Celebrations and Sensitivities (2013)

Bridget Cuevas

APC students in different teams during the school Intramurals

It is now a month since we celebrated the end of the third grading period. Each grade typically consists of 10 weeks of content and instruction and of teaching-learning which are designed to cater to the educational needs of the children in Upper Pulangi.  Capping each grading period is a convocation ceremony where top students in each class are recognized for their achievement and extra- and co-curricular activities are held.

The students actively participated in the games the teachers organized for the celebrations on the third grading Recognition Day. It was easily my favorite part of the day seeing the students having fun playing a game that is culturally rooted in the nuances of Pulangiyen farming practices.  Newspaper dance, message relay, longest line, sack race, and panginbunday were played. Panginbunday is like playing Maria/Mario went to town but with indigenous costumes and props and it is going to the uma (farm) and not to town.

These activities resonate with the ongoing curriculum development efforts in APC grounded on the definition of curriculum as the sum of all learning content, experiences, and resources that are purposely selected, organized and implemented by the school in pursuit of its peculiar mandate as a distinct institution of learning and human development.  Curriculum is not limited to classroom instruction.  It is inclusive of all extra – and co-curricular activities that are supportive of and upholding the school’s mission and vision.

Celebrations and sensitivities 2

Traditional games are played at the Intramurals

This is what motivates us to push the boat out day after day. Alma gave birth to a healthy baby boy as classes resumed in January after the holidays. The basketball court was alive with fun and friendly competition mid-February during the third grading Recognition Day. The school stage was animated with colourful décor and the sun, shining through the polycarbonate roofing, lent an ethereal glow to the dugu (sunken floor) as we gathered to take stock of what it all meant to be out there playing with, for, and against each other; and, what the games had to do with the learning content in a culture-based educational center.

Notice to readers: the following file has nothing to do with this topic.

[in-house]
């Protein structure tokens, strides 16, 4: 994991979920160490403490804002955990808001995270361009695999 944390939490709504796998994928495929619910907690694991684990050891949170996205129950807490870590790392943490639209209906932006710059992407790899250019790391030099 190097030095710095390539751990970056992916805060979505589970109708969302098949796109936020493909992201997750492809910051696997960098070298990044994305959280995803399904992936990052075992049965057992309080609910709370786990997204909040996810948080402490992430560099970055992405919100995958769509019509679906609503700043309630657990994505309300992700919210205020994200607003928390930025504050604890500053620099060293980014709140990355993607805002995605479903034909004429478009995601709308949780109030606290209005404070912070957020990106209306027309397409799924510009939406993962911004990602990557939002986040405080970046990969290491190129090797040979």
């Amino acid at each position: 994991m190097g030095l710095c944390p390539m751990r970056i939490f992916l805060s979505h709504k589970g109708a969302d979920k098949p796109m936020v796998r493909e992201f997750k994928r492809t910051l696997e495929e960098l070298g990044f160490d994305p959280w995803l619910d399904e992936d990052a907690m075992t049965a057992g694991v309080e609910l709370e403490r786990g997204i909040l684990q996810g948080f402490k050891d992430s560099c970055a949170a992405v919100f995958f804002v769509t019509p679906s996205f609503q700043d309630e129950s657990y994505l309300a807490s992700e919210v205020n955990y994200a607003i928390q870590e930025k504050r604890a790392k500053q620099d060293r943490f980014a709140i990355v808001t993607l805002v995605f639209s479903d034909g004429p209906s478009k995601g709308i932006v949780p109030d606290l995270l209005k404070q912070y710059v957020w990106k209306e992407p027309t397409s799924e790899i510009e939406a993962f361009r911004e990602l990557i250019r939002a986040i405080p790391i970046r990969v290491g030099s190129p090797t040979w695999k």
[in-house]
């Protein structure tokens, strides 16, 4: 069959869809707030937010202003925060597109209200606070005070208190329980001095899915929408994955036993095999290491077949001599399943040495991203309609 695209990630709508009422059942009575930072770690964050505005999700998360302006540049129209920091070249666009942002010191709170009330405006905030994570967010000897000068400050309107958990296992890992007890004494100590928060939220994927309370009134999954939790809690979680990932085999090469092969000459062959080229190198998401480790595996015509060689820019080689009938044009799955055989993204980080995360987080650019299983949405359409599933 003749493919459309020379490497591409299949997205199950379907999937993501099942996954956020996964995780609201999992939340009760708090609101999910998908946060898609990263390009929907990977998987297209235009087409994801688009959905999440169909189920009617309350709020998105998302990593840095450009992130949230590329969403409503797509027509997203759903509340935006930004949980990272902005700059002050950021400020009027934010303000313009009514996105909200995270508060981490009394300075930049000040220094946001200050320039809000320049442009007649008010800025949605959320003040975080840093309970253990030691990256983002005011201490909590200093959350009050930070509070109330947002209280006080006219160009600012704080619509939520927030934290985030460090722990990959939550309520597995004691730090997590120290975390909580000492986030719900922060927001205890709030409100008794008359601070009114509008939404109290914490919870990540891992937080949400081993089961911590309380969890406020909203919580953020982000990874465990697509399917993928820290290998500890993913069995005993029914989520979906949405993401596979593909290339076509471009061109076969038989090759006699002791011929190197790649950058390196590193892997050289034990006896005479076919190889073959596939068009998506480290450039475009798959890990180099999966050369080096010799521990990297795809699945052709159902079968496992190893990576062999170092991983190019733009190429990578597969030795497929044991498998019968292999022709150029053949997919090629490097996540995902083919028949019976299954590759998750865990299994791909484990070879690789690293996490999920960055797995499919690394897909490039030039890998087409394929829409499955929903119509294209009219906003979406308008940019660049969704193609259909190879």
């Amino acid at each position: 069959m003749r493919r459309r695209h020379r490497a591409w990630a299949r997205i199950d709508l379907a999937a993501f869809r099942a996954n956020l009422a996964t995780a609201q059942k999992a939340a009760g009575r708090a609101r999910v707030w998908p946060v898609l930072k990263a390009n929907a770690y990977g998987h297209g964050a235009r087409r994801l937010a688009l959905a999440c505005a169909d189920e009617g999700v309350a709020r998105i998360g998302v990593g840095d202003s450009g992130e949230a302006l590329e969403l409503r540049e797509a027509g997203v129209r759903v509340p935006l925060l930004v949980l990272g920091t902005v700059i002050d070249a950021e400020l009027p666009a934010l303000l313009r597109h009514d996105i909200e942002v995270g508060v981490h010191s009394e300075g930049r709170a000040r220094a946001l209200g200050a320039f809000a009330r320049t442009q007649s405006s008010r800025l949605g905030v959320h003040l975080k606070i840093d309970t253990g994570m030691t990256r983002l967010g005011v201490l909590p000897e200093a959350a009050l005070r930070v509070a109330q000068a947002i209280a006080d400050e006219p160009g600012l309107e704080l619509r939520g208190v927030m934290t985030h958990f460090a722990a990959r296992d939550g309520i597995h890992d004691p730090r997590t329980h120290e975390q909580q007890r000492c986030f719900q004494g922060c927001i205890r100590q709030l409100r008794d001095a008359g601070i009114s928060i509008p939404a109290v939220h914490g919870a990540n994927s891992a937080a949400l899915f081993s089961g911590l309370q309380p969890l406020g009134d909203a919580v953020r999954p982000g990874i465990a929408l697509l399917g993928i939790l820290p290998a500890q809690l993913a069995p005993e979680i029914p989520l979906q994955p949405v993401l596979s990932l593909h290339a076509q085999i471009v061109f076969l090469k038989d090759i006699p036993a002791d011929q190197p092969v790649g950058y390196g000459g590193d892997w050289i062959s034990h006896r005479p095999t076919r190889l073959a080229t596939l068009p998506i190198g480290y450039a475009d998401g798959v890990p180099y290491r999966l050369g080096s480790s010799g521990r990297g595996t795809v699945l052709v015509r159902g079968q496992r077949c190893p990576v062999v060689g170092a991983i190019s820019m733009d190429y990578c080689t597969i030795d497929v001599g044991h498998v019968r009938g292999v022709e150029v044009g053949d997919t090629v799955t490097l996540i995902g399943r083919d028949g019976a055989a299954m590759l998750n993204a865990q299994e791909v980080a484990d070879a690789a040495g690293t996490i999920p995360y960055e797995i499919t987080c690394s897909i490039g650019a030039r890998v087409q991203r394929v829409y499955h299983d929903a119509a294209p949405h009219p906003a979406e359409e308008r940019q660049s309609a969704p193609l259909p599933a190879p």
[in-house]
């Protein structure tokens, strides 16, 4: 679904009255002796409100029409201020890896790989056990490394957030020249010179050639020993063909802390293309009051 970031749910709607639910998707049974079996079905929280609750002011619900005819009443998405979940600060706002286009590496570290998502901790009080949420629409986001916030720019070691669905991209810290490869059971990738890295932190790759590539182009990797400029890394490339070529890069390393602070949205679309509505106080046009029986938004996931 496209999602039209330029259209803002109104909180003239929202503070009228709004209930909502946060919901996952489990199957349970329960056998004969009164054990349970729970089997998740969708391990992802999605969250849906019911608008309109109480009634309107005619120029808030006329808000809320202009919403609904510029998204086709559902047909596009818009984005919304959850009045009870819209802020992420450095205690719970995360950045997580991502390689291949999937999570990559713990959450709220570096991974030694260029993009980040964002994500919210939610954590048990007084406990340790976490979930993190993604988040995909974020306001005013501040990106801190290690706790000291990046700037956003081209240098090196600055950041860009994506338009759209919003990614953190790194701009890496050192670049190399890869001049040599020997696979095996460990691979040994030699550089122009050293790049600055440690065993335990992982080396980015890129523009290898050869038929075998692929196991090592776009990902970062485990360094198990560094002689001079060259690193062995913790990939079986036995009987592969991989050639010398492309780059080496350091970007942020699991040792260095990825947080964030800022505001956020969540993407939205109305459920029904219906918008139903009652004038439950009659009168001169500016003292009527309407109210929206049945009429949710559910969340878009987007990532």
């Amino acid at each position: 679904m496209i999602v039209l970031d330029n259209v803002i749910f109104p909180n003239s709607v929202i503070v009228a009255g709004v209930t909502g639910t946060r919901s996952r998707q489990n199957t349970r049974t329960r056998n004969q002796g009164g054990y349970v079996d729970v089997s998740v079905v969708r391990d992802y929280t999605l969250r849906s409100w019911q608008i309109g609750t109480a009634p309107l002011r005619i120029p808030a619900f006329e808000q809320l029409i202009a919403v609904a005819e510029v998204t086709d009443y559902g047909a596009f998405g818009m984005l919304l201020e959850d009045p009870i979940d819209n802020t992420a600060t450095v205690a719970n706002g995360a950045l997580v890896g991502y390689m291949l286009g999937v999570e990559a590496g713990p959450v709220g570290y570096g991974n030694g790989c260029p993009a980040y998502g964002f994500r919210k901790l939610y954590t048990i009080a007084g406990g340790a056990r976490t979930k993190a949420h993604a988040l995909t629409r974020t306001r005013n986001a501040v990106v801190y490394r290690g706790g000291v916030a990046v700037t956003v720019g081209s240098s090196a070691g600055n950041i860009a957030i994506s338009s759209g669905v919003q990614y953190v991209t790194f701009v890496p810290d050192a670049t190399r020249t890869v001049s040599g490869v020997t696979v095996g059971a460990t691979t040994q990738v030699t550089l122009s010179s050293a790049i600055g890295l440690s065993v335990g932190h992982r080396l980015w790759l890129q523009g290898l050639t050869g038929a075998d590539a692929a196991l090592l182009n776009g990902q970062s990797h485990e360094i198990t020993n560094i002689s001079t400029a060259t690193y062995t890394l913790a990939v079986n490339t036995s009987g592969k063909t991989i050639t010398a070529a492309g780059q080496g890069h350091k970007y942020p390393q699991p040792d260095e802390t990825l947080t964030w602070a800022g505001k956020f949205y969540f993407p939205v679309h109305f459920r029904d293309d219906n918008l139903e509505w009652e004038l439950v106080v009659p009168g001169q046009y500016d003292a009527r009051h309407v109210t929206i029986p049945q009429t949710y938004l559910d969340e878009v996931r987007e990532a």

As a trusty carabao does, we plow on. A curriculum that is culturally rooted is inclusive of the distinctions of the culture it is heavily based on.  Efforts along this line include the gathering of locally developed stories depicting Pulangiyen daily lives to promote sensitivity to cultural values among the young.  We hope to have this collection of stories published as it is in a way a documentation of the distinction of the Pulangiyen culture.

Foremost in the curriculum development efforts being undertaken is the enhancement of curriculum content and instruction as laid out on the curriculum guides and syllabi. It is undeniably a delicate balancing act – updating curriculum content to sustain Pulangiyen culture and values is being done in conjunction with fulfilling at least the national minimum basic education requirements.

We are currently in the thick of preparations for the coming end of the school year. Grade 6 students will take the DepEd National Achievement Test next week.  Subject teachers in English, Filipino, HEKASI, Science, and Math are going the extra mile in conducting reviews and practice tests.  The following week will be preparing for the final exam and consequent class reviews.  The teachers take all this in their stride, alongside the classroom observations this week; the children’s joy in learning is evident in their carefree laughter.

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